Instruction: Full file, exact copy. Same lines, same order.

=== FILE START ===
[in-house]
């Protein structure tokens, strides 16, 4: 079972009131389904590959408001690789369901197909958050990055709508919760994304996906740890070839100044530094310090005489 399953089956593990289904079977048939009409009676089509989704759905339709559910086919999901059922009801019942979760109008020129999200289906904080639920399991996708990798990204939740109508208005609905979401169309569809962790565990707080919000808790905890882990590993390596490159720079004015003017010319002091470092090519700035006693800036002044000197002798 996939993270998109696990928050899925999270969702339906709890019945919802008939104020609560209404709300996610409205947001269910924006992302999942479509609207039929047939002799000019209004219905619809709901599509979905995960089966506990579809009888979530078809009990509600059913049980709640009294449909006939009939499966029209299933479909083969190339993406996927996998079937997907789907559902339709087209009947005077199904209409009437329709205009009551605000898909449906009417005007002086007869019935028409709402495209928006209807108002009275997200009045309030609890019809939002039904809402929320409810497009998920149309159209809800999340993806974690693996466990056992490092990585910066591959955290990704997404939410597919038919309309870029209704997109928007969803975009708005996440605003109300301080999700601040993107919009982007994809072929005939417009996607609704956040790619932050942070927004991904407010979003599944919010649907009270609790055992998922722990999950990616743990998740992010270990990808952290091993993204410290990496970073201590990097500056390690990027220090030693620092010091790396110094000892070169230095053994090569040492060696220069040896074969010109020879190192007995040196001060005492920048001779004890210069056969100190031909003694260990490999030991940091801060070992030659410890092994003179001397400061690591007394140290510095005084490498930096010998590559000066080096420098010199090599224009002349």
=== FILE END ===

[in-house]
């Protein structure tokens, strides 16, 4: 079972009131389904590959408001690789369901197909958050990055709508919760994304996906740890070839100044530094310090005489 399953089956593990289904079977048939009409009676089509989704759905339709559910086919999901059922009801019942979760109008020129999200289906904080639920399991996708990798990204939740109508208005609905979401169309569809962790565990707080919000808790905890882990590993390596490159720079004015003017010319002091470092090519700035006693800036002044000197002798 996939993270998109696990928050899925999270969702339906709890019945919802008939104020609560209404709300996610409205947001269910924006992302999942479509609207039929047939002799000019209004219905619809709901599509979905995960089966506990579809009888979530078809009990509600059913049980709640009294449909006939009939499966029209299933479909083969190339993406996927996998079937997907789907559902339709087209009947005077199904209409009437329709205009009551605000898909449906009417005007002086007869019935028409709402495209928006209807108002009275997200009045309030609890019809939002039904809402929320409810497009998920149309159209809800999340993806974690693996466990056992490092990585910066591959955290990704997404939410597919038919309309870029209704997109928007969803975009708005996440605003109300301080999700601040993107919009982007994809072929005939417009996607609704956040790619932050942070927004991904407010979003599944919010649907009270609790055992998922722990999950990616743990998740992010270990990808952290091993993204410290990496970073201590990097500056390690990027220090030693620092010091790396110094000892070169230095053994090569040492060696220069040896074969010109020879190192007995040196001060005492920048001779004890210069056969100190031909003694260990490999030991940091801060070992030659410890092994003179001397400061690591007394140290510095005084490498930096010998590559000066080096420098010199090599224009002349």